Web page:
There is a great scene in “Ocean’s Twelve” (a very underrated chapter in the “Ocean’s” series) where Brad Pitt (Rusty) and George Clooney (Danny) haze Matt Damon’s Linus, who has requested to take on more of a leadership role in their current job. It’s a great scene performed with assistance from the fantastic Robbie Coltrane (Hagrid from the “Harry Potter” series). The joke is that Pitt, Clooney, and Coltrane all communicate with each other in an indecipherable allegory of which they can understand each other, but Linus is left out of the loop in a confused panic.
The following is part of Esmarelda’s Summer Seventies Series.
That is how I felt on all three of my viewings of “The Parallax View.” Every time I watch this film I feel as though the actors are speaking another language, and I am perhaps a trillion times less intelligent or educated than I ought to be. There’s something here, I know there is, but the construction of the story as a whole is so convoluted and crammed together that even after three separate viewings I am left scratching my head.
I have a general rule for films that were made prior to the year 2000: I am not smarter than the director. I have a dislike for internet trolls who search through films desperately digging for the tiniest little insignificant out-of-place detail so that they can then project themselves as being smarter than the filmmaker for having spotted the mistake. I am not that person and I wholeheartedly believe in giving benefit-of-the-doubt. So, when it comes to “The Parallax View,” I have to give both Warren Beatty and Alan J. Pakula credit based on the merit of their other (better) works. It also must be said that I was not alive when Kennedy was shot and thus conspiracy theories and coverups are not as intriguing to me as they might be to older generations… but perhaps I have only been looking at “The Parallax View” from one angle.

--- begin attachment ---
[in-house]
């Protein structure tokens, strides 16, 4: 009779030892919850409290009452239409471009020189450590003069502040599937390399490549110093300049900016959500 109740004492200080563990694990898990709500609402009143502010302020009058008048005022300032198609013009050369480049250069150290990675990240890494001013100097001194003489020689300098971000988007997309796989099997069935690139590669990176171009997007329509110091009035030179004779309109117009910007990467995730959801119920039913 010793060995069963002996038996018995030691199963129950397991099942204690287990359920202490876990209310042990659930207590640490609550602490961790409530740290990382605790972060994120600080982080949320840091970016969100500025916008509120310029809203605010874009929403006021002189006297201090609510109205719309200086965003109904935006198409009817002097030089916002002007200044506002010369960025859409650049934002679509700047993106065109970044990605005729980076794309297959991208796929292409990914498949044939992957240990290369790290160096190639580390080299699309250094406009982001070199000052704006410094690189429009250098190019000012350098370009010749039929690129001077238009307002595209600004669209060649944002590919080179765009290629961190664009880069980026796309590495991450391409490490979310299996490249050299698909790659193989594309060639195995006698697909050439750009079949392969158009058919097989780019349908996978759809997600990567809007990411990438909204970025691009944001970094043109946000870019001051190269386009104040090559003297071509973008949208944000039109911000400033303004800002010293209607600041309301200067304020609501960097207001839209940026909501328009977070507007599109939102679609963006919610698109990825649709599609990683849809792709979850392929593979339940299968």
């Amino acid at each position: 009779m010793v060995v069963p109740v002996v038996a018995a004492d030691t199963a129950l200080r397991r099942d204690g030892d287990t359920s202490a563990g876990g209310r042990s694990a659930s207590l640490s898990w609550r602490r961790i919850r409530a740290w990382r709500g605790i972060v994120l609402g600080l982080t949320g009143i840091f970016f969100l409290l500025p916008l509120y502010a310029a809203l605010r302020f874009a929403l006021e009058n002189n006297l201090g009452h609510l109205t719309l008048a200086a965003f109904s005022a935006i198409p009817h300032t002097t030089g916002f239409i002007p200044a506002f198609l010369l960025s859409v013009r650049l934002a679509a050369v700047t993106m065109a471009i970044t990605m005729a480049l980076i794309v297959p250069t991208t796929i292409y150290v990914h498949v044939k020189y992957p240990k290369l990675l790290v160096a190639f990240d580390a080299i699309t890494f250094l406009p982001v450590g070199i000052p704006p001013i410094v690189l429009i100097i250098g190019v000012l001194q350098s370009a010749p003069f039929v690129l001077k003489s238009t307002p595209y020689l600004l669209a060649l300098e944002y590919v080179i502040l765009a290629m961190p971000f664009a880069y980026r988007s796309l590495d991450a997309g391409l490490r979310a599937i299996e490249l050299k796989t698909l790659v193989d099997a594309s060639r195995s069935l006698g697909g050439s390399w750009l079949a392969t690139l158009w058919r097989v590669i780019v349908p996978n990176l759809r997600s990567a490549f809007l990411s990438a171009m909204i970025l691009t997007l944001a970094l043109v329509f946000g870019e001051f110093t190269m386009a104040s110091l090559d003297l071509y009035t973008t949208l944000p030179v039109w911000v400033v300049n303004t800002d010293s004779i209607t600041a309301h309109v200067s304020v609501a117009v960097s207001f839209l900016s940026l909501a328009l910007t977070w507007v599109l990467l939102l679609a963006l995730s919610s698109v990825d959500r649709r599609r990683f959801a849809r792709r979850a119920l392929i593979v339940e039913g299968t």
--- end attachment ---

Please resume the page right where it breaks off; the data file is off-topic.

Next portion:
The story follows Joe Frady (Warren Beatty – hey that rhymes!) as a regional journalist who sets out to investigate the strange circumstances surrounding the deaths of peripheral witnesses of a presidential candidate’s murder. Initially, his former girlfriend, Lee (Paula Prentiss) comes to him in hysterics as she reveals to him that others who were present at the assassination have been turning up dead and she might be next. Frady is dismissive of her worries until the next scene cuts to Lee in the morgue, having died in a car wreck while high on barbiturates and alcohol. Consumed by his guilt, Frady seeks to investigate further, and from there, the film navigates through a series of ex-FBI agents, psychopaths, psychology professors, and dim-witted deputies while Frady seems determined to get to the truth.